Where in the world is Matt Lauer? At home, wussing out

Every spring, Matt Lauer of NBC's Today takes a jet-setting trip around the world, one destination a day, for a week. The "Where in the World is Matt Lauer?" series is one of the show's most popular regular segments. This year, though, Lauer isn't going into the world. He's staying home. After soliciting ideas from viewers about where he should go, producers said they decided to keep him in the U.S. because going abroad "sent the wrong message."

"Going from Paris to the Pyramids felt potentially out of touch," explained a producer.

Give me a break. "The wrong message"? I accept that luxury travel isn't cool anymore. But it's not as if international travel is wasteful. Only extravagant travel can be wasteful. And there are plenty of places in America that will drain your wallet, so it's not like staying in America proves anything.

If it's about money, send him to the Pyramids with a backpack and a hostel membership, or fly him to Paris on one of those $700 week-long air-and-hotel packages. First, it would be proof that Americans' dream trips are indeed possible with diligence and saving. But I'd be wiling to bet a scrupulously planned foreign trip wouldn't be much more expensive than what it costs Americans to make pilgrimages to New York City just to hold up poster-board outside Today's Rockefeller Plaza studio.

Besides, did Today's producers ever consider that there are many Americans who truly can't afford to travel right now? Maybe they would enjoy seeing the Eiffel Tower from their armchairs, and let's face it: Today will spend an extraordinary amount of production dollars simply staying domestic, anyway.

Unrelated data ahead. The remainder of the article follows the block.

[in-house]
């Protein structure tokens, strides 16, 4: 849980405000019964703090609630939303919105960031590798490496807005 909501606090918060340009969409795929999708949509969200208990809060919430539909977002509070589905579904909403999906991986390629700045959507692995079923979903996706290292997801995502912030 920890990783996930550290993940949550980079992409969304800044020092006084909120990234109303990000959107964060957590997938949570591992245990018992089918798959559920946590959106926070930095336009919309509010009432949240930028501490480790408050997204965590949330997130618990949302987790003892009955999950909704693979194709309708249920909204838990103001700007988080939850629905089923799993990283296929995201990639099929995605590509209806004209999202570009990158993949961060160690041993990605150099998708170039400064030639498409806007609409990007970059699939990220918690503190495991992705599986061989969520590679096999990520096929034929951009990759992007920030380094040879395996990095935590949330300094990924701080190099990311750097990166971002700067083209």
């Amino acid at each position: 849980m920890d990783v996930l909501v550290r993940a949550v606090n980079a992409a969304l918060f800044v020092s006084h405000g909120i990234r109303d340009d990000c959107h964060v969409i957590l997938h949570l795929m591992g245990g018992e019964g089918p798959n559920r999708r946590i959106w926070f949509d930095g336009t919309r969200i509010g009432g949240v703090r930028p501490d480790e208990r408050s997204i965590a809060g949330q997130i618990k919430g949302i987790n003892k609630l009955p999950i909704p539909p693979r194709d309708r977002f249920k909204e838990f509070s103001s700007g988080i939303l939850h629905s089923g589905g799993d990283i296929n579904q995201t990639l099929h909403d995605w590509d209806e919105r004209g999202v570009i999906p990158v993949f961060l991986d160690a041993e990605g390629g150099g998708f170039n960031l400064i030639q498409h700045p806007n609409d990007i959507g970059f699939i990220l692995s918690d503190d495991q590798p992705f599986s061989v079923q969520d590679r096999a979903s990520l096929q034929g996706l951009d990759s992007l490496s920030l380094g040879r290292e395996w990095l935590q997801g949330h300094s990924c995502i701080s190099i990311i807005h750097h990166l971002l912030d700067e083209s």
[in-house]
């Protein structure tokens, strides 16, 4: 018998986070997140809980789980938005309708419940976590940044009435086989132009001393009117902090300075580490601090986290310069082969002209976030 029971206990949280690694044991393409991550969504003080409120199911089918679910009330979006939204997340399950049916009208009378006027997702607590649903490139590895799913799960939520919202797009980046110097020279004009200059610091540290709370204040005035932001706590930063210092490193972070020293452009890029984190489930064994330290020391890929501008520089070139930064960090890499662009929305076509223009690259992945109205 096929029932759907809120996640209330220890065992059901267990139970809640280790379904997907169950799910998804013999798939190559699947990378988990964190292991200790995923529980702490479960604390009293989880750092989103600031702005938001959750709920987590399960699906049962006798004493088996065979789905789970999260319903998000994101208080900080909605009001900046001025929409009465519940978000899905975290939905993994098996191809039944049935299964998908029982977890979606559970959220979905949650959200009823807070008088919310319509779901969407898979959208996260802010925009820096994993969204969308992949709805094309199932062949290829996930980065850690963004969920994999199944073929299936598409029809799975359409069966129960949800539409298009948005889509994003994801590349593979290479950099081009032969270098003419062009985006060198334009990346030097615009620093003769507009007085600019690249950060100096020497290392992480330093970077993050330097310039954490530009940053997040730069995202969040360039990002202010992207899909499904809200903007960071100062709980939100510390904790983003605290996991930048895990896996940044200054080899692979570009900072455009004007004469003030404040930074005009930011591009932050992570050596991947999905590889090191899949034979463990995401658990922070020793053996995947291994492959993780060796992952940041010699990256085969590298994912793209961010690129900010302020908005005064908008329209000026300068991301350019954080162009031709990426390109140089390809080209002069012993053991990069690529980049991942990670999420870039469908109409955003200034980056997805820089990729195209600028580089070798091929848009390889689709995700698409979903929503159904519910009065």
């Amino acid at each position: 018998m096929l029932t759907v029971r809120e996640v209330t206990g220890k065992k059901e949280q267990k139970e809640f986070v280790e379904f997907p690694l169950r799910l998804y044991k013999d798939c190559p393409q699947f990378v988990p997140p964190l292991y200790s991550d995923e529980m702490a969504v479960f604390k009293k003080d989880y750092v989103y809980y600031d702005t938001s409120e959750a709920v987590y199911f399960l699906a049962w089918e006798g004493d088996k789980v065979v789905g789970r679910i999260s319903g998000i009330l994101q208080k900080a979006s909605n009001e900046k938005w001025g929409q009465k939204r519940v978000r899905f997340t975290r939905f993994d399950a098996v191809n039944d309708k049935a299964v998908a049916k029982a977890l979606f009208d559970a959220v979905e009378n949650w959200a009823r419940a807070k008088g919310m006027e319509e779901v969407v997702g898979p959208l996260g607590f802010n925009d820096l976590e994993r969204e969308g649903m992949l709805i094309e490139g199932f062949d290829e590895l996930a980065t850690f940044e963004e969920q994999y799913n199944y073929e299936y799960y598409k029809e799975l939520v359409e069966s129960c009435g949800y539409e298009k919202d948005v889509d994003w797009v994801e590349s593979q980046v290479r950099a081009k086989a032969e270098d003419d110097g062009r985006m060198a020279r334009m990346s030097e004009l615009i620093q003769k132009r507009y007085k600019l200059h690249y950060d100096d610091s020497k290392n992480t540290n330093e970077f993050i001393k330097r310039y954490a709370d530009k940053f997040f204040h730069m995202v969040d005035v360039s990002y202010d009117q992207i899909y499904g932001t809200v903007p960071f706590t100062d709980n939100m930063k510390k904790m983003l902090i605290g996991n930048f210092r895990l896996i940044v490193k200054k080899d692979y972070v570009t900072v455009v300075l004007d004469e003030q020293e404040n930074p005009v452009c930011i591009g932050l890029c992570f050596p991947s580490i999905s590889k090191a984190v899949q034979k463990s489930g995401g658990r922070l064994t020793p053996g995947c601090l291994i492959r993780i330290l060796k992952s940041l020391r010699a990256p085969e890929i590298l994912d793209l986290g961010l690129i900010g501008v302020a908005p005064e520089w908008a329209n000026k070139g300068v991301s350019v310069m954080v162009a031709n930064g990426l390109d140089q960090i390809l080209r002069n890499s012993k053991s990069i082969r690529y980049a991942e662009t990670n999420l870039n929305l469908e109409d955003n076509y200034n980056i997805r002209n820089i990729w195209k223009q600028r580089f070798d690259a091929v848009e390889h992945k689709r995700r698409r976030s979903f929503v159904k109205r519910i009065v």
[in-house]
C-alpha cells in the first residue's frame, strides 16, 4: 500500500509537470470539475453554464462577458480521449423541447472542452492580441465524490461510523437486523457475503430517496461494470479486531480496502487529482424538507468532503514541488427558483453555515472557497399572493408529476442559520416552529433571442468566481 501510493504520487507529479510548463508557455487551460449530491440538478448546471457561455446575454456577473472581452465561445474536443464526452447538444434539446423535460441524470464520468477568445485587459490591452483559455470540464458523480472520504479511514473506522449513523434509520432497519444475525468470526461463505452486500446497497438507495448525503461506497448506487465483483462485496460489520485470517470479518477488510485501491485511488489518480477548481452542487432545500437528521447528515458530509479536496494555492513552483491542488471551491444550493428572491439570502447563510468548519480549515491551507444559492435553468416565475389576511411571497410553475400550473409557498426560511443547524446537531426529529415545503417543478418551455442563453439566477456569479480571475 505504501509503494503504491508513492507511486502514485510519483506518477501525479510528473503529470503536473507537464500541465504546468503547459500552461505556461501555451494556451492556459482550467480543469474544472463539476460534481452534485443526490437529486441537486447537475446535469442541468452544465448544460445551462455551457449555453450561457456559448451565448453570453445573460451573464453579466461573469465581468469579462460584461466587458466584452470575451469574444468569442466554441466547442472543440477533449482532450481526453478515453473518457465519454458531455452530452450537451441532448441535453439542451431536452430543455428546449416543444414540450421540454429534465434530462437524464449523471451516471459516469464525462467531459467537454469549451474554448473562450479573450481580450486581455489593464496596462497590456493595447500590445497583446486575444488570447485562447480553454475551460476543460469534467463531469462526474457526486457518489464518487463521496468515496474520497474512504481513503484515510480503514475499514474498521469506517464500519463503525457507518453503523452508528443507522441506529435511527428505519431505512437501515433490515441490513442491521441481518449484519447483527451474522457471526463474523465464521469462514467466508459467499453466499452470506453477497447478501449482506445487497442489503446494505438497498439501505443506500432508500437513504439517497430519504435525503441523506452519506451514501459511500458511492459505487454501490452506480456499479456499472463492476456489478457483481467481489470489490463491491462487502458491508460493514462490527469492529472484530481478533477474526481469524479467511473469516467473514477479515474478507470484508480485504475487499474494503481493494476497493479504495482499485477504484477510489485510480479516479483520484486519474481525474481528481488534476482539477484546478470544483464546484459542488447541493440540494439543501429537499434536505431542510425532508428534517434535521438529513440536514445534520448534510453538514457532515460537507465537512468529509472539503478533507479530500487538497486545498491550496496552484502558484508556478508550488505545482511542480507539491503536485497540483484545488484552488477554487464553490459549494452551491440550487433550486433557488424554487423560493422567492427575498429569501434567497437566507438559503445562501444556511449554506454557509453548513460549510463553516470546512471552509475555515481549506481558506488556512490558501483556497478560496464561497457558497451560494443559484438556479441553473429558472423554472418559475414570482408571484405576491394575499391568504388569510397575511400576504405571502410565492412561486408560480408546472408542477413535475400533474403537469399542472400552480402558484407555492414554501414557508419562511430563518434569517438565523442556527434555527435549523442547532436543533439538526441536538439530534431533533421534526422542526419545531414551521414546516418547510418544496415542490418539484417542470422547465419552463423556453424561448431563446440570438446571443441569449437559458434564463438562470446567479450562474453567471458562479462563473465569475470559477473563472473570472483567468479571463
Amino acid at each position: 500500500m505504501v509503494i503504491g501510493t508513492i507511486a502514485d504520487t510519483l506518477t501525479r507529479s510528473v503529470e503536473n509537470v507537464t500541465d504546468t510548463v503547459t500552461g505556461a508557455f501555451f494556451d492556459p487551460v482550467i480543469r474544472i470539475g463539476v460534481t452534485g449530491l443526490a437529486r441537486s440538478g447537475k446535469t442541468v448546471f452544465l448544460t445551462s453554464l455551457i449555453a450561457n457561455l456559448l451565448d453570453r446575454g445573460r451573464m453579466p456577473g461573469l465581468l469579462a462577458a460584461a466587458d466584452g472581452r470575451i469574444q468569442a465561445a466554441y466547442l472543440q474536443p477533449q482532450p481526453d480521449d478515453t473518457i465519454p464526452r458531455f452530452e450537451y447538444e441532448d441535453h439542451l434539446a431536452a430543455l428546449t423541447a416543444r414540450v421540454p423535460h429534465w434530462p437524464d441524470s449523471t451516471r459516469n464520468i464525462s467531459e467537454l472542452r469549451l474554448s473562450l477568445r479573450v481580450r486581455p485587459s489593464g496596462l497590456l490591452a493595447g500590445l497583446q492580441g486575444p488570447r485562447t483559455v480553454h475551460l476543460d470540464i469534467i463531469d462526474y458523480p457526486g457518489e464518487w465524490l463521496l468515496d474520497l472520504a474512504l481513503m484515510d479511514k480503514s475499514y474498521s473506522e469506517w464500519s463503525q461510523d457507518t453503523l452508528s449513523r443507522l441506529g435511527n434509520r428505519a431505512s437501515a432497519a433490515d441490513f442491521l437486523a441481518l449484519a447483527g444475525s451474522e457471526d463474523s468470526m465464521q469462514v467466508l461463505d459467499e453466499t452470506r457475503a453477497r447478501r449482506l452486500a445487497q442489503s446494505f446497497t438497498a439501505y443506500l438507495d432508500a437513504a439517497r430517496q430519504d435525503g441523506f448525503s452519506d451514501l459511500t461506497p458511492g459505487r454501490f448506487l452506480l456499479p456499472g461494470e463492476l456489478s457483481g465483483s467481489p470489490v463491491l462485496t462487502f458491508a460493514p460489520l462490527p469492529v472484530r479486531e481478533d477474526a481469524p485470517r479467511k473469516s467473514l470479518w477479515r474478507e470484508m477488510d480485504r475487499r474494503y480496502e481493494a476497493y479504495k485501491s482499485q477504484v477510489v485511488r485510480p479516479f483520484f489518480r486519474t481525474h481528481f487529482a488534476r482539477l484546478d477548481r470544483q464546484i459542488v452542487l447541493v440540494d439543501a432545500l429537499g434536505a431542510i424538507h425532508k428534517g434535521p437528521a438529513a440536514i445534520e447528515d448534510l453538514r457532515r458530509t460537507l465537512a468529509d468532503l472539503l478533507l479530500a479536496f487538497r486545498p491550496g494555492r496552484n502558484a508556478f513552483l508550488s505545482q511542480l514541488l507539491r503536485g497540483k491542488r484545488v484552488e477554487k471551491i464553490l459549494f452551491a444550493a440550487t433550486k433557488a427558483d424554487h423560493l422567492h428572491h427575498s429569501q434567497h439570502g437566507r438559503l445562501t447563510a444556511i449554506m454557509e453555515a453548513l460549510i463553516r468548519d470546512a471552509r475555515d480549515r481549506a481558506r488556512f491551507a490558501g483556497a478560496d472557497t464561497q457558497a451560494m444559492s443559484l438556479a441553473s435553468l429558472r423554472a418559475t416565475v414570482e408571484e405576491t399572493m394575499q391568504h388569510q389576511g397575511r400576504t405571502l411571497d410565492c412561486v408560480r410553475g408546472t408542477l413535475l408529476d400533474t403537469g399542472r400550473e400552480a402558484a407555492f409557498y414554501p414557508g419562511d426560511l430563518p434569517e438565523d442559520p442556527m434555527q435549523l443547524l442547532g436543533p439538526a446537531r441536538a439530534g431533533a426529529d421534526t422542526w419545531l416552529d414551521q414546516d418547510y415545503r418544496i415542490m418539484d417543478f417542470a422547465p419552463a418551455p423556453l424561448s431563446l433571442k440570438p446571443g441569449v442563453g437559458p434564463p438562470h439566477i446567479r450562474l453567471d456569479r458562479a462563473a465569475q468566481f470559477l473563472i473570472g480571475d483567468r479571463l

There are plenty of wonderful places to go in America. If Today had said that it wanted to explore our own nation, I'd have totally gone with that. But selling this nationalism on the back of our fears about the economy is simply short-sighted.


If anything, I'd say pretending the world outside our borders doesn't exist is sending the wrong message.

I'm not the only one who thinks so. But where I see Lauer's new-found wallflower act as a sign of poor budgeting know-how, some writers are seeing it as another sign of American nationalism, which is something many observers thought was behind us. "Having just returned from the largest travel trade show on earth (called ITB Berlin), I can't even begin to fathom what Lauer is thinking," wrote one commentator, Nelson Alcantara. "For one, it is hard to imagine that anyone who works in the news industry would have such a narrow-minded vision.

"The point here is not to be extravagant, but rather spur travel for those who can still afford it," wrote Alcantara. "The U.S. needs it, so does the rest of the world."

The word staycation is so stale that lexicon writers have officially banned it. Americans don't have to stay home if they don't want to. They just have to spend smarter. If you listen to Today, that's not possible, and you might as well give up trying.

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